5. Strategies to reverse endothelial progenitor cell dysfunction in diabetes.

    Science.gov (United States)

    Petrelli, Alessandra; Di Fenza, Raffaele; Carvello, Michele; Gatti, Francesca; Secchi, Antonio; Fiorina, Paolo

    2012-01-01

    Bone-marrow-derived cells-mediated postnatal vasculogenesis has been reported as the main responsible for the regulation of vascular homeostasis in adults. Since their discovery, endothelial progenitor cells have been depicted as mediators of postnatal vasculogenesis for their peculiar phenotype (partially staminal and partially endothelial), their ability to differentiate in endothelial cell line and to be incorporated into the vessels wall during ischemia/damage. Diabetes mellitus, a condition characterized by cardiovascular disease, nephropathy, and micro- and macroangiopathy, showed a dysfunction of endothelial progenitor cells. Herein, we review the mechanisms involved in diabetes-related dysfunction of endothelial progenitor cells, highlighting how hyperglycemia affects the different steps of endothelial progenitor cells lifetime (i.e., bone marrow mobilization, trafficking into the bloodstream, differentiation in endothelial cells, and homing in damaged tissues/organs). Finally, we review preclinical and clinical strategies that aim to revert diabetes-induced dysfunction of endothelial progenitor cells as a means of finding new strategies to prevent diabetic complications.

  6. Strategies to Reverse Endothelial Progenitor Cell Dysfunction in Diabetes

    Directory of Open Access Journals (Sweden)

    Alessandra Petrelli

    2012-01-01

    Full Text Available Bone-marrow-derived cells-mediated postnatal vasculogenesis has been reported as the main responsible for the regulation of vascular homeostasis in adults. Since their discovery, endothelial progenitor cells have been depicted as mediators of postnatal vasculogenesis for their peculiar phenotype (partially staminal and partially endothelial, their ability to differentiate in endothelial cell line and to be incorporated into the vessels wall during ischemia/damage. Diabetes mellitus, a condition characterized by cardiovascular disease, nephropathy, and micro- and macroangiopathy, showed a dysfunction of endothelial progenitor cells. Herein, we review the mechanisms involved in diabetes-related dysfunction of endothelial progenitor cells, highlighting how hyperglycemia affects the different steps of endothelial progenitor cells lifetime (i.e., bone marrow mobilization, trafficking into the bloodstream, differentiation in endothelial cells, and homing in damaged tissues/organs. Finally, we review preclinical and clinical strategies that aim to revert diabetes-induced dysfunction of endothelial progenitor cells as a means of finding new strategies to prevent diabetic complications.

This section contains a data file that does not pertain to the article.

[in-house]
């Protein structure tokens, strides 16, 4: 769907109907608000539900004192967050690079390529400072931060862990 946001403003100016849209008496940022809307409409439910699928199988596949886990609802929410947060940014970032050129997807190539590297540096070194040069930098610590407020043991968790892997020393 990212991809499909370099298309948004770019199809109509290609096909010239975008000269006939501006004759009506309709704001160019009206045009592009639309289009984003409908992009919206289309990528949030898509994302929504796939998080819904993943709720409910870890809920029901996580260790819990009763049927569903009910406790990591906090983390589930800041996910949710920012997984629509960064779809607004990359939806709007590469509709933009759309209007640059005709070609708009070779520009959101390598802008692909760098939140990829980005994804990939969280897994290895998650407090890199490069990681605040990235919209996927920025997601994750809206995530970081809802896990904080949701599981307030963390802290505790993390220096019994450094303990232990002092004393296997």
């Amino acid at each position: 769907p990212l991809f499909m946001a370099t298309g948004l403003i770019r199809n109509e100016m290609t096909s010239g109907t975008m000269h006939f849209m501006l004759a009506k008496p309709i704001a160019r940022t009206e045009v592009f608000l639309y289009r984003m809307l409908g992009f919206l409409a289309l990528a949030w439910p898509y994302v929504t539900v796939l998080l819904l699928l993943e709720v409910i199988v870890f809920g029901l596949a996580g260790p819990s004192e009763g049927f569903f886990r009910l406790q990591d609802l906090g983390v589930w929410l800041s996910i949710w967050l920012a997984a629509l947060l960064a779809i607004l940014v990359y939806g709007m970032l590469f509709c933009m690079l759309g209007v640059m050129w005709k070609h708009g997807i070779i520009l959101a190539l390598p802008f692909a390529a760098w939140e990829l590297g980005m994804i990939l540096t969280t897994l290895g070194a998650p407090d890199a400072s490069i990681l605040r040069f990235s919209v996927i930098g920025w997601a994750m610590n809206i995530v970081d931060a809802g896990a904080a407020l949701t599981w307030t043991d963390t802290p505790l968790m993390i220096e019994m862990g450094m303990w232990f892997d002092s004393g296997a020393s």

7. Endothelial cell cultures as a tool in biomaterial research

    NARCIS (Netherlands)

    Kirkpatrick, CJ; Otto, M; van Kooten, T; Krump, [No Value; Kriegsmann, J; Bittinger, F

    1999-01-01

    Progress in biocompatibility and tissue engineering would today be inconceivable without the aid of in vitro techniques. Endothelial cell cultures represent a valuable tool not just in haemocompatibility testing, but also in the concept of designing hybrid organs. In the past endothelial cells (EC)

  8. Increased endothelial cell-leukocyte interaction in murine schistosomiasis: possible priming of endothelial cells by the disease.

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    Suellen D S Oliveira